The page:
By Erin Sherbert
By Erin Sherbert
By Leif Haven
By Erin Sherbert
By Chris Roberts
By Kate Conger
By Brian Rinker
By Rachel Swan
In the summer of 1999, FBI agents raided two departments of San Francisco's city government, seizing boxes of records from the Human Rights Commission and the Housing Authority. The daily press reported that the FBI was investigating possible wrongdoing by Charlie Walker, part-time trucker and longtime legal client, friend, and political supporter of Mayor Willie Brown. The coverage by the dailies was intense, and repeatedly pointed up the connections between Walker, previously convicted of grand theft, attempted extortion, and defrauding the city's minority contracting program, and Brown, spurring the mayor to complain that the papers were making it appear he was a target of the investigation, when he was not.
Eighteen months later, Willie Brown is untouched, Charlie Walker remains uncharged, and the investigation seems to be winding down.
For all the media Sturm und Drang associated with it, the federal investigation appears to have started and stopped with relative small fry. The Human Rights Commission part of the probe, for example, seems to have run out of steam after a midlevel manager, Zula Jones, was indicted on charges she had helped a San Leandro construction firm illegally obtain tens of millions of dollars in construction contracts at the airport.
The FBI investigation of the San Francisco Housing Authority also seems to have stopped after hooking minnows -- even though public records, including the FBI's own investigative reports, contain significant evidence of wrongdoing by high-level Housing Authority officials.
Last September, a federal District Court jury found Patricia Williams, the relocation manager for the Housing Authority, guilty of taking bribes to provide subsidized housing certificates to people who were ineligible to receive them. Williams was convicted, partly, on the basis of testimony from Yolanda Jones, Walker's daughter, in a plea agreement that may spare Jones from a prison sentence. Assistant United States Attorney John H. Hemann claimed Williams was a kind of mastermind whose conviction would "correct the problems at the Housing Authority and make sure they stay corrected."
The jury that heard the government's case against Williams did not entirely agree. Although they convicted Williams of seven felony bribery counts, jurors found her innocent of the majority of the bribery charges filed against her, and several later said they saw her as a victim of circumstances, rather than a prime mover in the bribery scheme. Those jurors reached this conclusion, even though court rulings prevented them from knowing of the full extent of the connections between Jones' father and Mayor Brown, or of Walker's apparent influence at the Housing Authority.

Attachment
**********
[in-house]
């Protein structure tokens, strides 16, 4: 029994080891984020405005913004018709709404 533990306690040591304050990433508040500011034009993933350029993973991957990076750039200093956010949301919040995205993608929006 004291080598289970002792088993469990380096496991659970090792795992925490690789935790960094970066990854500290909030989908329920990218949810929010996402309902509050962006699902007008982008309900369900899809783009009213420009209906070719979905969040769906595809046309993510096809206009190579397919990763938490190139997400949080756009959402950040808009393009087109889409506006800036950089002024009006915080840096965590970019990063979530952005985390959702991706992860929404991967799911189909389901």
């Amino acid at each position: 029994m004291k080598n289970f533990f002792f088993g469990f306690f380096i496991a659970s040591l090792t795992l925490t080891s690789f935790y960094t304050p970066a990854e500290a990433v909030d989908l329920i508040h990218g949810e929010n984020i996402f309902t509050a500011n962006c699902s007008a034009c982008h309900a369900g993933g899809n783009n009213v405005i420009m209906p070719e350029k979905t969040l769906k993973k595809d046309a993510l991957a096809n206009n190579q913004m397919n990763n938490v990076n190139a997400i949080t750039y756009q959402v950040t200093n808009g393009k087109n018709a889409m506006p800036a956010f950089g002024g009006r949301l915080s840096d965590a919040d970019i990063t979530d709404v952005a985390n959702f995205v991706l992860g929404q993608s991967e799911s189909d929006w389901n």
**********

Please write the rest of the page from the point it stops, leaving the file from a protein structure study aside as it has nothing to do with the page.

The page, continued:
The U.S. attorney's focus on Pat Williams as a top wrongdoer at the Housing Authority seems to be belied by a wide variety of public documents:
The U.S. Attorney's Office in San Francisco declined repeated requests for comment about its handling of the Patricia Williams and Yolanda Jones cases, and the prospects, if any, for additional prosecutions of Housing Authority employees. An FBI spokesman said he could neither confirm nor deny the existence of an ongoing investigation of the Housing Authority. Federal grand jury testimony usually is not disclosed to the public. It is, therefore, extremely difficult for outsiders to say with certainty that the probe of the Housing Authority is at an end, or to know the facts that prosecutors possessed when they made decisions about how to proceed.
Still, interviews with Housing Authority insiders and defense attorneys, a variety of news reports, and even the court statements of a federal prosecutor suggest that the conviction of Williams, a midlevel functionary, heralds the end of the federal investigation of criminal activities at the Housing Authority, leaving wide open a basic question: In using Yolanda Jones' testimony to convict Pat Williams, was the U.S. Attorney's Office pursuing a criminal mastermind, or netting a minnow as sharks swam free?
The FBI's investigation of the Human Rights Commission broke into public view in the spring of 1999, when the San Francisco Examiner began publishing a series of reports that questioned the propriety of the agency's actions in approving construction and trucking contracts awarded by the Airport Commission. As the city's chief enforcer of affirmative action laws, the Human Rights Commission can make decisions that essentially control the awarding of city contracts.